Computer giant seeks creditor protection

Germany: Escom crisis deepens as losses mount 8 Jobless totals likely to remain high in the short term

Escom, Germany's second-largest computer retailer which bought the former Rumbelows chain in the UK last year, filed for protection from creditors yesterday after mounting losses. Escom shares on the Dusseldorf stock exchange were suspended following the company's announcement that it would begin "intensive talks" with suppliers, creditors and shareholders about "stabilising" finances.

The filing follows Monday's announcement that Escom was closing 65 of its 233 UK stores with the loss of 227 jobs. Yesterday the company said the UK business would not be affected by the problems of the German parent. "Escom confirms that it will continue to trade in the UK and that it has the full support of its banks," it said.

Escom UK was established as a separate business from the German parent in May. The company says its management accounts show that the UK business made a profit of pounds 1m last year. "The UK PC market is booming, it is the German market that is in recession," a spokesman said.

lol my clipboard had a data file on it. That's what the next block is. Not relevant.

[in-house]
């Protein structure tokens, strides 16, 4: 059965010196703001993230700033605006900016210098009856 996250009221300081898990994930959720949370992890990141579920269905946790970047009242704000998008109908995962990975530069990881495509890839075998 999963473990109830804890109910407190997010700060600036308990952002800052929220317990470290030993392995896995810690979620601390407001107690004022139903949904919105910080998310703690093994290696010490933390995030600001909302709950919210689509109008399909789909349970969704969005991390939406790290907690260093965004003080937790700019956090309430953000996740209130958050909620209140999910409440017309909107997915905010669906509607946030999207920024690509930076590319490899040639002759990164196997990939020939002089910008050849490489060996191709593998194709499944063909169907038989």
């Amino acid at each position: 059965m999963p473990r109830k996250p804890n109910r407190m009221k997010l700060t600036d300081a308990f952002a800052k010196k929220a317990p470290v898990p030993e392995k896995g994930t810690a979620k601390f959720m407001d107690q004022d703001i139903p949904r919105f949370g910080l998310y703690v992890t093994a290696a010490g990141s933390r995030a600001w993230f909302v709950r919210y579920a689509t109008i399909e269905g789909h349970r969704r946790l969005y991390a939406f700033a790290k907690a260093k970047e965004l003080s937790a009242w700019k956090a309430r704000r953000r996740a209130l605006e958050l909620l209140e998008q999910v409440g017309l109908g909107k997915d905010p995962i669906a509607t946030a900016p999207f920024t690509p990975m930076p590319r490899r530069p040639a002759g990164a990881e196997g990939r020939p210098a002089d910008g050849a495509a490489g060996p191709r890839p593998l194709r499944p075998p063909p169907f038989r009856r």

In March, the Escom group reported a net loss of DM125m (pounds 52.5m) for last year, but latest figures put the shortfall as high as DM180m, and yesterday it forecast another substantial deficit for the current year. The company presented a restructuring programme earlier this year but had been unable to reach agreement with creditors and suppliers to protect liquidity. Of the DM100 sought in capital injections, only DM60m has flowed into the accounts so far.

News of Escom's difficulties follows an announcement by Digital on Tuesday that it is to cut 7,000 jobs after problems in its computer business in Europe. Digital is the world's second-largest computer company after IBM. The problems affecting all computer companies are falling PC prices which have forced many manufacturers to give rebates to dealers on unsold stock.

For 10 years Escom had been one of the success stories of German industry. Turnover rose 90 per cent annually, turning the computer shop into a global manufacturer and retailer of cut-price home PCs.

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